By Troy Cowan, facilitator,
IUVA Healthcare/UV Working Group

As we continue to make the case for wider application of germicidal UV (GUV) to reduce the risk of potentially infectious pathogen exposures, we keep asking two questions: What are we waiting for?, and What needs to be done? This is an attempt to answer those questions and provide future direction.

Q1: What’s the problem? COVID-19 and Its Variants

After two and a half years, the US has recorded almost 101.9 million cases of COVID-19, with 46 of our 50 states having counties with high and/or medium-level infection rates. 1

Laboratory, field and case studies have demonstrated that airborne transmission via inhalation of virus-laden aerosols is important, if not dominant, for COVID-19. 2

COVID-19 is mutating very rapidly. The predominate strain of COVID-19, XBB.1.5, first appeared in November 2022 and, in just three months, has become ~49.1% of all new cases. 3

Q2: What’s the Big Deal? The Nuisance Factor Could Prove Fatal.

Dr. E. Nardell, Harvard, has said, “The good news is that this pandemic will eventually end due to effective vaccines, infection-induced herd immunity and the further evolution of the virus. The bad news is that, like seasonal influenza, COVID-variants may be with us for years to come, and this will certainly not be the last respiratory virus pandemic.” 4

Yet, it is highly concerning to the medical community that “novel Omicron subvariants are emerging at an extraordinary rate, despite vaccination and prior infection-induced immunity in the majority of the global population.” 5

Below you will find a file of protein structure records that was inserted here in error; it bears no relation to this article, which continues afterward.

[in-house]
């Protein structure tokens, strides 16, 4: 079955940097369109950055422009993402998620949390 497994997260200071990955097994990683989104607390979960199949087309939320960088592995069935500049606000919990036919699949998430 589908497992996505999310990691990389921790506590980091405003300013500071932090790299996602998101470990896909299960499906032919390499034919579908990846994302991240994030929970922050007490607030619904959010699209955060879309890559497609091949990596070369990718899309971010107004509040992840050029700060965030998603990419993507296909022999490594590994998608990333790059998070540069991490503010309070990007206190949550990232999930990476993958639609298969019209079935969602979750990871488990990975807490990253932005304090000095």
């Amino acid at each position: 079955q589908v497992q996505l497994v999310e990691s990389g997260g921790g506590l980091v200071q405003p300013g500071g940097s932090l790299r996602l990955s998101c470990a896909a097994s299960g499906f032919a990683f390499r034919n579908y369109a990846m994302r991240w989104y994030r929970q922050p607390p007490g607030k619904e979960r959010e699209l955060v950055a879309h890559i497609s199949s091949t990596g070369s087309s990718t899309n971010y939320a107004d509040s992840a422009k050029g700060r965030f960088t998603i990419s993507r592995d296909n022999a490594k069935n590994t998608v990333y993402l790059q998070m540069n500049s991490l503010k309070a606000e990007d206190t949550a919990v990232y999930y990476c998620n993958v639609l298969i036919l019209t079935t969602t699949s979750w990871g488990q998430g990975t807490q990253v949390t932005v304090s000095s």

Even a negative PCR test doesn’t guarantee a person is recovered. A recent article in The Journal of Pathology said, “A few patients with COVID-19 appear to recover from an acute viral infection but nevertheless progress in their disease and eventually die,” despite persistent negative SARS-CoV-2 tests. 6

The growing indifference to this nuisance by the general population could be as fatal as the disease.

Q3: What’s Your Idea? Upper-Room GUV Air Treatment

Healthcare practitioners now are recognizing how “…indoor environmental parameters related to mechanical ventilation systems of a hospital building are impacting patients.” 7
Science is promoting the idea that managing “…the indoor microbiome can help prevent the spread of disease and contribute to human longevity, health and well-being.” 8

In March 2022, the Biden-Harris Administration’s Clean Air in Buildings Challenge asked all building owners and operators across the domains of school, work and travel to “…improve indoor air quality in their buildings and reduce the spread of COVID-19.” 9

As mentioned in Lancet’s COVID-19 Commission report, “…to reduce the risk of airborne infectious disease transmission that every building should implement other technologies [i.e., in addition to ventilation measures] such as germicidal ultraviolet (GUV) lights… 10